a white bottle spraying water on pines
A spray bottle protects the needles from drying out [Photo: TANAGRITYE/ Shutterstock.com]

If you want your potted Christmas tree to live longer, keep it in a warm living room for no more than ten days. After that, slowly introduce the potted Christmas tree to a colder environment before placing outdoors again in the open air. Conifers cannot tolerate a permanently warm environment.

If the Christmas tree is left in the pot for the rest of the year, it will require special care. After the first frost, add a little conifer fertiliser to the pot to ensure adequate nutrients. Furthermore, repot the Christmas tree every few months for optimal growth. The new pot should be about ten centimetres larger than the previous one and filled with rhododendron soil about a hand’s width thick. You can use our Plantura Ericaceous Compost for this. It is particularly suitable for firs and spruces as the compost has an acidic pH value, which conifers often require. When repotting, take care not to damage any of the roots. After repotting, water the Christmas tree regularly for the next few weeks.

Planting a Christmas tree in the garden

In addition to growing real Christmas tree in pots, many people wish to plant their tree out in their garden after Christmas. It is especially important to choose a suitable location for the tree to ensure it can succeed. Many conifers reach great heights, so it is important to choose a spot where it can grow freely. Firs and spruces like bright to semi-shady locations with a rather moist soil, but they are not very picky about their soil requirements.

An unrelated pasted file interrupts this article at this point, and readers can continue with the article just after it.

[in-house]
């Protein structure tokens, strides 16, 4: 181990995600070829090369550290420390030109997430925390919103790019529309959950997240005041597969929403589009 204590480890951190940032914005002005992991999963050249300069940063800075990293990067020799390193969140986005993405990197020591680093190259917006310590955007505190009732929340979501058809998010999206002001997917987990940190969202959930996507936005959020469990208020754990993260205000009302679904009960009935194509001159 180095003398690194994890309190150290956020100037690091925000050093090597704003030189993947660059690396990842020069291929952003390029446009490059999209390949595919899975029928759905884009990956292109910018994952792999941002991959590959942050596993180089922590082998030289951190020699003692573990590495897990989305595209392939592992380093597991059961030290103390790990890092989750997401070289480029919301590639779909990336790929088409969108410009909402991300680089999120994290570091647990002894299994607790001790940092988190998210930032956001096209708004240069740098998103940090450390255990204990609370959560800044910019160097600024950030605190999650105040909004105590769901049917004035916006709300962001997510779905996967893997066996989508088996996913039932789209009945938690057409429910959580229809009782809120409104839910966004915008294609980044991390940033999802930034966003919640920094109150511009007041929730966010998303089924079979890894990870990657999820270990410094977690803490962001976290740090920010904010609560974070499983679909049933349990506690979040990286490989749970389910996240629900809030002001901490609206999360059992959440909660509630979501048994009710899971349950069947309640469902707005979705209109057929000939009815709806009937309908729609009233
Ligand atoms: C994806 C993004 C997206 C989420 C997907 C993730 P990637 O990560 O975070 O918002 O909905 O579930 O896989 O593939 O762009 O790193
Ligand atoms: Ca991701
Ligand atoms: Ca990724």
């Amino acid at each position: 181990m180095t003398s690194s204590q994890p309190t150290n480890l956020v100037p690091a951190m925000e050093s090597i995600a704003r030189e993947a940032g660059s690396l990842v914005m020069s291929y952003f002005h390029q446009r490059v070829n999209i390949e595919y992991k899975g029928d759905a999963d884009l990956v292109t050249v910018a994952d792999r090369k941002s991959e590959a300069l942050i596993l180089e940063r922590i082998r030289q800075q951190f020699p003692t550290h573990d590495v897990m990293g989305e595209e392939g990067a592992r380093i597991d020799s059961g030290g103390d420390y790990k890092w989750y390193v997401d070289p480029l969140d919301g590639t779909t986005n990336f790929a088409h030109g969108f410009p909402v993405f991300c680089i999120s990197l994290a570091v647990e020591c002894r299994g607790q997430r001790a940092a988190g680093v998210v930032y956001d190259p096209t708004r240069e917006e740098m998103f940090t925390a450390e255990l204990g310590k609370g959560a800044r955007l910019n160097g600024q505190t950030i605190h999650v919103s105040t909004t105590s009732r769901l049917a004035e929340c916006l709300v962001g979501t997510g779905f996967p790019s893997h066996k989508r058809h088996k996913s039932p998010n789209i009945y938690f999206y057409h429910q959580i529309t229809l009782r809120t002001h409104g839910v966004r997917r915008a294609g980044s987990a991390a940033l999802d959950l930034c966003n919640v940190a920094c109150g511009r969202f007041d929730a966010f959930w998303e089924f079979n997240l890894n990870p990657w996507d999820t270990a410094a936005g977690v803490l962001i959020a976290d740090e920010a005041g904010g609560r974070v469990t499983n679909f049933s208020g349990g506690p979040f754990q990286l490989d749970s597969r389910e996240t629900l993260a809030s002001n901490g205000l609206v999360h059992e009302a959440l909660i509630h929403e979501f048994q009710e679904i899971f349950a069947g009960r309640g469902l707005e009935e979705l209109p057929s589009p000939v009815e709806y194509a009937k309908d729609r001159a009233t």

When you have found a good location for your Christmas tree, it is time to get ready to plant it outside. First, dig a hole at least ten centimetres deeper than the tree’s root system. Now carefully free the conifer tree from its pot, taking special care to not damage any roots. Insert the tree into the hole and fill with a soil and humus mix. Press down around the trunk, making sure that the trunk is not covered with soil. During the first three weeks after planting the tree outside, water it thoroughly every day.

a whole dug to replant the potted Christmas tree in garden
The Christmas tree can also be planted in the garden [Photo: Miriam82/ Shutterstock.com]

The best time to plant the pot-grown Christmas tree outside is from mid-March, when the ground is frost-free. Make sure to protect it from any late frosts or plant it out after the last frost has occurred. However, it is not recommended to dig up the tree again for the following Christmas because this would damage too many roots, potentially killing the tree. Christmas trees planted out in the garden should be allowed to enjoy their life there all year round.

Subscribe to the Plantura newsletter